Classic DACB Collection

All articles created or submitted in the first twenty years of the project, from 1995 to 2015.

Opon, Sampson (A)

Alternative Spellings: oppong, sam(p)son
1884-1960
Methodist
Ghana

Multiple versions are available: (B)

The prophet Sampson Opon (circa 1884 - circa 1960) was a controversial local preacher who became prominent in Asante in the 1920s. His zeal and fiery preaching touched off a mass spiritual awakening in Asante which the Methodist Mission used as a basis for expanding its evangelical work.

The circumstances of his birth and death are unknown. But in 1957 he told H. W. Debrunner, who was to be his biographer, that when Asantehene, Prempeh I (q.v.) was captured by the British in 1896, he was 12 years old. He was the “son of a Grunshie slave, who had been captured by Samori [Samory Touré, the gifted military adventurer who in the late 19th century built a kingdom extending from what is now the Republic of Guinea to Upper Volta] and sold to a man at Akuntanim in the Brong-Ahafo Region of Ghana.

When Opon grew up, he worked as a foreman of railroad construction gang in the Ivory Coast, after a time in prison in the Ivory Coast, he returned to the Gold Coast and worked as a laborer on cocoa farms in the Asante Akyem and Akyem Abuakwa districts. During this time he gained a reputation as a sorcerer, preparing magic “medicines” and charms intended to harm, which he sold.

These activities, and a charge of misappropriation of money, again sent Opon to prison. (He was later to serve a third prison term.) Whilst in prison, he is believed to have come into contact with Christianity, but refused to accept conversion and baptism. At Bompata, 40 mi (64 km) east of Kumase, in Asante-Akyem, he is said to have received catechism lessons at the Basel Mission, but again refused to be converted, as “he did not want to learn to read and write as a schoolboy.” It was in Akyem-Abuakwa that he was finally converted. The drama occurred in a vision, “whilst he was preparing a charm to kill somebody by magic.” In the vision he was commanded to burn his magic apparatus and to proclaim God’s wrath on all “fetishism”.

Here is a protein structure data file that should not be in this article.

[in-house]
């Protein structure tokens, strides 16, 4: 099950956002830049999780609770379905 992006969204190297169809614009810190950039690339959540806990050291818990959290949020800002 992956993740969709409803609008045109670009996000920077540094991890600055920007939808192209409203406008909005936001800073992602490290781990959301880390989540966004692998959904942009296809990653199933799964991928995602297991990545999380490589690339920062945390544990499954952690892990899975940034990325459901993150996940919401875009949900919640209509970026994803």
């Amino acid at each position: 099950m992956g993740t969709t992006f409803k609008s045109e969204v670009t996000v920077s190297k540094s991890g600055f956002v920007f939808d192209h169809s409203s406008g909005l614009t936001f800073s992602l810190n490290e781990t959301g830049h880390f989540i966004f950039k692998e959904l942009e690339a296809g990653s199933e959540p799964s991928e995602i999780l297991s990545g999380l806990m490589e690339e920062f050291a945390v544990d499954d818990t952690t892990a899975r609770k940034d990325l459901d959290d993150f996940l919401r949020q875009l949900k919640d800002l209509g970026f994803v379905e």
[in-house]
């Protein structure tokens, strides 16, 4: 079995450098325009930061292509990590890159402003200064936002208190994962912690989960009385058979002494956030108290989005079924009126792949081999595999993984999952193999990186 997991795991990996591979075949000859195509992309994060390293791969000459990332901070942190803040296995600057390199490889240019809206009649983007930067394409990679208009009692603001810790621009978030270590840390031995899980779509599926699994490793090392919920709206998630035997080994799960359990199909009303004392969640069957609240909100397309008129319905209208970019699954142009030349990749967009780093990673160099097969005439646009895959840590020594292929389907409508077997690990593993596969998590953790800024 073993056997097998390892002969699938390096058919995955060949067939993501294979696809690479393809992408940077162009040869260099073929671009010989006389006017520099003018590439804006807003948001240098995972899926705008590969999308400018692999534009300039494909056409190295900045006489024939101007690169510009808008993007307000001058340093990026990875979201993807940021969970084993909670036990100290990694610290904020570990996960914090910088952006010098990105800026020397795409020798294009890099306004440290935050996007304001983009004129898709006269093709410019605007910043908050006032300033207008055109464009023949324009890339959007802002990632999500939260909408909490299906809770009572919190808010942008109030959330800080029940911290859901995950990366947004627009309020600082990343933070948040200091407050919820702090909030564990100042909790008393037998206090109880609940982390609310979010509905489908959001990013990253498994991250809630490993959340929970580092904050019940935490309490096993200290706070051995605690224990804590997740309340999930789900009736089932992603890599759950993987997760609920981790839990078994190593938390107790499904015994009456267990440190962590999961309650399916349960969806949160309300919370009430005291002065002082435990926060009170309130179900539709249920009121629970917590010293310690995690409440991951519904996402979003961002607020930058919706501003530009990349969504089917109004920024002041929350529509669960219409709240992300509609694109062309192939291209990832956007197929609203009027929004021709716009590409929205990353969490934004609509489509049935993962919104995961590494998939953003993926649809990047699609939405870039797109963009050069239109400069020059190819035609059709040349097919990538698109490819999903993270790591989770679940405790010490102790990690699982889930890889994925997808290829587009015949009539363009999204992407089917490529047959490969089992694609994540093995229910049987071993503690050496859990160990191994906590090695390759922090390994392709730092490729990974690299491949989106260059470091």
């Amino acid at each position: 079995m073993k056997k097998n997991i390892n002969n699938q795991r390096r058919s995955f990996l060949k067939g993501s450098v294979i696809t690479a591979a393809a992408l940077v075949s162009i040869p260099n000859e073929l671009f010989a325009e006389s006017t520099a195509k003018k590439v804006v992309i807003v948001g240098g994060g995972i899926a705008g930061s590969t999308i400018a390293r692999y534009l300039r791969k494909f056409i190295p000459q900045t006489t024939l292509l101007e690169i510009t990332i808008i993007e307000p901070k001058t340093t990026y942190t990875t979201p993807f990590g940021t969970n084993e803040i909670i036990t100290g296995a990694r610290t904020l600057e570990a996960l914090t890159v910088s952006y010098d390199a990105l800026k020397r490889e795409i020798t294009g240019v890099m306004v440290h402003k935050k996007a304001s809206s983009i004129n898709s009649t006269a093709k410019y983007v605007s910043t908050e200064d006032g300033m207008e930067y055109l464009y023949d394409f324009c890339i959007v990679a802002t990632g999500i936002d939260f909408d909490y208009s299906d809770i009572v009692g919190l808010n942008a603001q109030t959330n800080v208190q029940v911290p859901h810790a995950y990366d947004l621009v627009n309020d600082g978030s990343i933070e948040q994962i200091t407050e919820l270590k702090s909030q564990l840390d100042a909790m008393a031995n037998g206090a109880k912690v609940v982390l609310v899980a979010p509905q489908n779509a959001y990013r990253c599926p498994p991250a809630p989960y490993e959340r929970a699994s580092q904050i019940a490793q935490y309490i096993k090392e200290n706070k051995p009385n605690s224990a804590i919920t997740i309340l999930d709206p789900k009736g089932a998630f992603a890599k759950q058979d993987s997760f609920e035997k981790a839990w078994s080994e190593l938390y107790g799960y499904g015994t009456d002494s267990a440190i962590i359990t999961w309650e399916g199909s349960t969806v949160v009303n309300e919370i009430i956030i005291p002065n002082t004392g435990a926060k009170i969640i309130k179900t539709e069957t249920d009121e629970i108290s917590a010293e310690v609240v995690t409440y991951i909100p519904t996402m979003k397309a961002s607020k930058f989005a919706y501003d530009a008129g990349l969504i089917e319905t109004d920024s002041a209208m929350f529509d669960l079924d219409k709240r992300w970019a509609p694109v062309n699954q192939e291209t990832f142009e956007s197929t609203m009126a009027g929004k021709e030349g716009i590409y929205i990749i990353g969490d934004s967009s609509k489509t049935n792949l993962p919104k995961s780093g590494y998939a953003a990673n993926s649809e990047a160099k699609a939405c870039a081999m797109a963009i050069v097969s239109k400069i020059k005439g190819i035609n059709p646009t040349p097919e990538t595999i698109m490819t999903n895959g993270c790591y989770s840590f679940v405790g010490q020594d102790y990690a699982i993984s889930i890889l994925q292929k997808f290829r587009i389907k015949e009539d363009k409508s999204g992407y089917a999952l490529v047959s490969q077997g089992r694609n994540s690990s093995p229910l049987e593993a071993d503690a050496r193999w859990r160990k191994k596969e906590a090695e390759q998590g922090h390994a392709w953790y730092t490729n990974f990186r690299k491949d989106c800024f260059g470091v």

This call came in 1920, and he was baptized by the Rev. Ofosuhene of the African Methodist Episcopal Zion (A.M.E.Z.) Church. He took up his cross, made of bamboo sticks, and dressed in a long black robe which had a large cross in the center and a red cross on each shoulder, and with his hair falling down to his shoulders, he entered Asante.

At this time Sampson Opon had some similarities to John Wesley (1703-91), the English founder of the Methodist movement. Like Wesley he had undergone the experience of conversion, and like Wesley he decided to bring to others the faith he had found. Like Wesley, too, he won converts by using appeals to fear and pity, with threats of hell fire, promises of Heaven, wildly emotional oratory, and hymn singing. But, unlike Wesley, he was a criminal turned evangelist

Perhaps it was these resemblances to Wesley which attracted the Methodist to Opon, and made them decide to use his services. He toured Asante with the Rev. W. C. Waterworth, arousing intense emotions, and baptizing about 10,000 people in less than two years. The Basel Mission, on the other hand, saw in him only a “big fetish man” with a thin veneer of Christianity. He told Debrunner in later years that he had had a “holy stone” which he said he received whilst in prison at Juaso, 40 mi (64 km) east-south-east of Kumase, with the help of which he could “read the whole Bible from Genesis to Revelation thanks to the Holy Spirit,” even though he had not learned how to read or write.

In his later years he became a drunkard and “lost” his prophetic powers, as well as his alleged ability to read the Bible. The Methodists therefore excluded him from their church. But before his death, the actual date of which is uncertain, he returned to the church and settled down as a local preacher in his home town, Akuntanim, about 40 mi (64 km) west of Sunyani, in Brong-Ahafo, near the Ivory Coast border. The effects of his work in Asante had been so marked that in 1924 the Methodists decided to open the Wesleyan Training College in Kumase, instead of in the Colony (the southern, or coastal, part of the country), as had originally been their intention.

M. A. Kwamena-Poh


Bibliography

F. L. Bartels, The Roots of Ghana Methodism, London, 1965; H. W. Debrunner, The Story of Sampson Opong, The Prophet, Accra, 1965, A History of Christianity in Ghana, Accra, 1967; David Kimble, A Political History of Ghana, 1950-1928, 1963; A. E. Southon, Gold Coast Methodism, Cape Coast, 1935.


This article was reprinted from The Encyclopaedia Africana Dictionary of African Biography (in 20 Volumes). Volume One Ethiopia-Ghana, ©1997 by L. H. Ofosu-Appiah, editor-in-chief, Reference Publications Inc., New York, NY. All rights reserved.